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Word feud escalates: Tata attacks, Mistry rebuts

The gloves have come off in the Tata-Mistry duel with allegations flying thick and fast

Published: Nov 10, 2016 02:42:45 PM IST
Updated: Nov 28, 2016 11:37:06 AM IST

Word feud escalates: Tata attacks, Mistry rebutsImage: Joshua Navalkar
Bombay House serves as the head office of the Tata Group

On a day when Cyrus Mistry, the recently ousted chairman of Tata Sons was also replaced as chairman of (Tata Consultancy Services), the $103 billion-conglomerate served its former chairman another blow.

Since Mistry, son of Pallonji Mistry – the largest outside shareholder of Tata Sons with an 18.4 percent stake, was replaced with 78-year-old Ratan Tata as the interim chairman of salt-to-software group on October 24, various stakeholders, including shareholders, employees, regulators and the media have been asking questions of the business house, seeking an explanation for what transpired.

Mistry’s position and version of events was already clear to the public at large after a letter that he wrote to the trustees of Tata Trusts (majority shareholder in Tata Sons with a 66 percent stake) and directors of Tata Sons became public information. On Thursday, it was the Tata group’s turn to respond to Mistry’s “letter bomb” and it did so with a nine-page-long statement.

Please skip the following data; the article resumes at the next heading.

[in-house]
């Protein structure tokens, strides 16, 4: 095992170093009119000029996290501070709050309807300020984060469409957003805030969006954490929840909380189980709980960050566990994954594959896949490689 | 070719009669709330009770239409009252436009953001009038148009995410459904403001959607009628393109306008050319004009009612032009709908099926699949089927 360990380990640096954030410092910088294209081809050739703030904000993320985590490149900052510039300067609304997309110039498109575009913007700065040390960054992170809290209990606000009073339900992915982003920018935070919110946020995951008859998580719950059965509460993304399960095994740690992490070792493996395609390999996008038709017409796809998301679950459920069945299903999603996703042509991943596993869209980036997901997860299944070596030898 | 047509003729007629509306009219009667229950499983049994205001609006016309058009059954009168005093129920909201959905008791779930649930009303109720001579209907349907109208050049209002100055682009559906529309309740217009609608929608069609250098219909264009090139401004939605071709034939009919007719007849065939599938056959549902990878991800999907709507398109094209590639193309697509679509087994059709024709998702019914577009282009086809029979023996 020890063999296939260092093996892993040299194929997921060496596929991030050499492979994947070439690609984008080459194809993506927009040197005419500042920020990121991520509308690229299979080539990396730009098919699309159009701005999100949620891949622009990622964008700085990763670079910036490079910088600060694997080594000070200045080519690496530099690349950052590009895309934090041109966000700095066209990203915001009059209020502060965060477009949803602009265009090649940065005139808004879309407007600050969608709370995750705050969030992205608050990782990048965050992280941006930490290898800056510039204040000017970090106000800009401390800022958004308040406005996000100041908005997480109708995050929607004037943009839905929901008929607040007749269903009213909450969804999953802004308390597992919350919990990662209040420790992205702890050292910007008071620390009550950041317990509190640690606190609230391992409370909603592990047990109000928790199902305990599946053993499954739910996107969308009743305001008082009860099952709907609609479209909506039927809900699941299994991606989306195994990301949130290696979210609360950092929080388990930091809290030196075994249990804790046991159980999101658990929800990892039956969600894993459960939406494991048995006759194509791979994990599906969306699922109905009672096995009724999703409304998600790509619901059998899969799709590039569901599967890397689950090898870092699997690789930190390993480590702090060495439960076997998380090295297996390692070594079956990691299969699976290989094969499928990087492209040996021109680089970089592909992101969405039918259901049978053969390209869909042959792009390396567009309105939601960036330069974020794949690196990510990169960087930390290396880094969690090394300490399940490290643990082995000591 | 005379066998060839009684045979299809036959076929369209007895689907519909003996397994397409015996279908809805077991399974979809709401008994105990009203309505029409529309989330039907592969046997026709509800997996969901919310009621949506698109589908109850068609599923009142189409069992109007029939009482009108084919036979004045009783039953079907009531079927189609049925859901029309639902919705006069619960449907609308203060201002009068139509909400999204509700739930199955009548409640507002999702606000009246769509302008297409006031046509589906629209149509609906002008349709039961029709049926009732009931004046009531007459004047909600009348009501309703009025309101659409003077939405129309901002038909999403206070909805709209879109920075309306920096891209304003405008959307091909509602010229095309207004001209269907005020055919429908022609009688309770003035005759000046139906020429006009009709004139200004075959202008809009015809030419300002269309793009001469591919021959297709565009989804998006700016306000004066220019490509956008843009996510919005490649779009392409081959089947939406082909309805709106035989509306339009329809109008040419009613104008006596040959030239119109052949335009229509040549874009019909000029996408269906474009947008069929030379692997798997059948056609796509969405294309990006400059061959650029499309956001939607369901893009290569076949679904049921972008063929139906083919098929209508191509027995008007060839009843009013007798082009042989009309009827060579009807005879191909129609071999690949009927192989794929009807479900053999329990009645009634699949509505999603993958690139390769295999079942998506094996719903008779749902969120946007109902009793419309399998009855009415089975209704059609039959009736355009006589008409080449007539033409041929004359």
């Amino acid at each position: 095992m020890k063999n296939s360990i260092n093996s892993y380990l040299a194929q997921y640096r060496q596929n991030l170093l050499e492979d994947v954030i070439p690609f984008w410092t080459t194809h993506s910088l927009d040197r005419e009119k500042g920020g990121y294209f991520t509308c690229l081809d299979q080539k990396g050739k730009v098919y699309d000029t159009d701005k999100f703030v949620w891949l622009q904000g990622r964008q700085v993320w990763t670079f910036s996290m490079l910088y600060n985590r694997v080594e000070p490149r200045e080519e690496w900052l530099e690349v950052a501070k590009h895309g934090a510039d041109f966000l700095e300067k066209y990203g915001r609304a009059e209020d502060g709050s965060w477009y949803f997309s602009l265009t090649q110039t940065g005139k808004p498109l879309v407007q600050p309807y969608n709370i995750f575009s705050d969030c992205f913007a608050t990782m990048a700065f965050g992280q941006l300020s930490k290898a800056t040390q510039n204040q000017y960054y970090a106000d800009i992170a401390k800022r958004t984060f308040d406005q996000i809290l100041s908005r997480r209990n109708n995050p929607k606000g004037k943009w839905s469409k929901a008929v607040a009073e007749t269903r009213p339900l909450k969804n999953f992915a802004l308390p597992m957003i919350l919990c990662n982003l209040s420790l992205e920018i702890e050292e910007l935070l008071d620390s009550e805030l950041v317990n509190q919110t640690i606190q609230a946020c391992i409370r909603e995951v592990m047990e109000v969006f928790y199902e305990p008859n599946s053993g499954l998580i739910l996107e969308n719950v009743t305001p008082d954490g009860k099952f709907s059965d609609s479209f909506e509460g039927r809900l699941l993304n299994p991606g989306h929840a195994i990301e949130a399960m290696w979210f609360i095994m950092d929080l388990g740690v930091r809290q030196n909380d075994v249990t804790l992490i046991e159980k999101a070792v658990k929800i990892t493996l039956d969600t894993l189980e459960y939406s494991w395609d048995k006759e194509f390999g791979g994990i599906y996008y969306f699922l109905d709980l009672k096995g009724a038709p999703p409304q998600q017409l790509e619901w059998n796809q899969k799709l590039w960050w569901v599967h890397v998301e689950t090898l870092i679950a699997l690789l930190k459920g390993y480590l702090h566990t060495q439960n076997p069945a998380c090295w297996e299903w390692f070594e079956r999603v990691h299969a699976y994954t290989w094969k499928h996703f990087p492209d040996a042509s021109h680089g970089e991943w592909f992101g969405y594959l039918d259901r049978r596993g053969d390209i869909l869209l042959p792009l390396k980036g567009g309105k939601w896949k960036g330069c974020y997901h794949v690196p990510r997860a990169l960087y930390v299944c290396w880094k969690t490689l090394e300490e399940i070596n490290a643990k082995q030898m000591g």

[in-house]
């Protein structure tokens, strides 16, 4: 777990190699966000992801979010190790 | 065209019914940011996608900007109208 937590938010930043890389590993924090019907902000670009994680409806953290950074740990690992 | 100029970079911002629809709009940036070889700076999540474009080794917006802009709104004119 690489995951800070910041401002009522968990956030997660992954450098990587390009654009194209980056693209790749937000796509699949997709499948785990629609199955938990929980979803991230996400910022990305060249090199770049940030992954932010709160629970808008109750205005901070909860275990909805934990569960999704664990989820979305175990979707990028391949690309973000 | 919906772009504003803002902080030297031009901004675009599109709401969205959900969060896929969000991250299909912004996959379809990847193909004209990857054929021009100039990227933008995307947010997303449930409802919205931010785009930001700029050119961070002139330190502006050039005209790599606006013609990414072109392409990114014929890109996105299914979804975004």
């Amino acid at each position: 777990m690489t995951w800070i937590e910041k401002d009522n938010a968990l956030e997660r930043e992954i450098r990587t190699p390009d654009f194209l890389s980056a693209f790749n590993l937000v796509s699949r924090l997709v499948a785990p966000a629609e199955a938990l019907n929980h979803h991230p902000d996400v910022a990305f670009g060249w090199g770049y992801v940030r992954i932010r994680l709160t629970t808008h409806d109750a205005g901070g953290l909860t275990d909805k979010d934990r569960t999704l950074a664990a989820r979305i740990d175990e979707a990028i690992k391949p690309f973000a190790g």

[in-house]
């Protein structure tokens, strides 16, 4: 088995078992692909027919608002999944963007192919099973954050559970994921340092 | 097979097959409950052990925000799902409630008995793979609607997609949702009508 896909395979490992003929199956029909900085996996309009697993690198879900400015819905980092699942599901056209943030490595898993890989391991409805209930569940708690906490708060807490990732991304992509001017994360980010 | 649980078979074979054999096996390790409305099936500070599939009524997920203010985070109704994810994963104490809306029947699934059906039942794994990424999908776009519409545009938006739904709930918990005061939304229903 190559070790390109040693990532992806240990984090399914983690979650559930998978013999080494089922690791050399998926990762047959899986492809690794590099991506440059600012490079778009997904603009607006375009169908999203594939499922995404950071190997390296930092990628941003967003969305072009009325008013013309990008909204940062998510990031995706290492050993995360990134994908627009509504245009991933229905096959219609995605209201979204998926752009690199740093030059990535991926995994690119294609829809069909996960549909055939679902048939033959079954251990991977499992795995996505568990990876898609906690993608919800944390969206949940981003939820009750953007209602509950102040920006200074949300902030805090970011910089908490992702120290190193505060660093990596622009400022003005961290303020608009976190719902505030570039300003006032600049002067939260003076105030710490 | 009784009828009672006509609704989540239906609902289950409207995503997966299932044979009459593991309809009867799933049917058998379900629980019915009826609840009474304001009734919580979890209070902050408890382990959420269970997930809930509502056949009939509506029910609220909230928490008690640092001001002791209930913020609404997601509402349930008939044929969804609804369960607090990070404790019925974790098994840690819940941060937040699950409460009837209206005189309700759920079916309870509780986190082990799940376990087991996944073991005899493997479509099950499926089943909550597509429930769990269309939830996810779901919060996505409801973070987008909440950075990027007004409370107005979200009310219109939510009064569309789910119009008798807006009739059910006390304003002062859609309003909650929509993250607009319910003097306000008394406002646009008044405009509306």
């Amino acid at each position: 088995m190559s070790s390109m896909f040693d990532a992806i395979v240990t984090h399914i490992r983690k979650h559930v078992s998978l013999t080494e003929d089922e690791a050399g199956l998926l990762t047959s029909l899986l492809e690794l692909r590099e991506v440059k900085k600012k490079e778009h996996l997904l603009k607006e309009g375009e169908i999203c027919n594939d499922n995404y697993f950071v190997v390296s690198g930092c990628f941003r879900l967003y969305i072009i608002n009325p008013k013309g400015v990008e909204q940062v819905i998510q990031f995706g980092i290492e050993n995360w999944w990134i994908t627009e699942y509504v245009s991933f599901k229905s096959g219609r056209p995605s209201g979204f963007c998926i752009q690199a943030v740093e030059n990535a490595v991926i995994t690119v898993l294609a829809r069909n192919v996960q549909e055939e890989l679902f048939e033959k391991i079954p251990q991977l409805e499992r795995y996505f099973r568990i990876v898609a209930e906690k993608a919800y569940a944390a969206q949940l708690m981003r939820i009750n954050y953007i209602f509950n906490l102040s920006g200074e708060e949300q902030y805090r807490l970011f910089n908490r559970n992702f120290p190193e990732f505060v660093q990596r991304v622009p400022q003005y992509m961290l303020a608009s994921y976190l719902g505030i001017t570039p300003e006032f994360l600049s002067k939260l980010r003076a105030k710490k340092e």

The essential contents of the statement can be summarized as follows:
• Falling dividend payments from group operating companies to Tata Sons (excluding dividend received from TCS, which repatriates a portion of these dividends to Tata Trusts for its philanthropic work, was a matter of grave concern for the group.

• Tata Sons was unhappy with the progress made by group operating companies, especially those riddled with challenges such as Tata Motors’ passenger cars division, Tata Steel Europe and Tata Teleservices, under Mistry’s leadership. The promoters felt that taking impairment charges on account of stressed assets wasn’t the appropriate way to revive growth. 

• Promoters of the Tata group of companies were miffed with Mistry for indicating (directly or indirectly) that the operational challenges at group firms he was faced with were a result of the legacy left behind by his predecessor, Ratan Tata. Tata Sons also pointed out that its statement that TCS and Jaguar Land Rover – the two big cash-earners for the group were also a part of Tata’s strategy.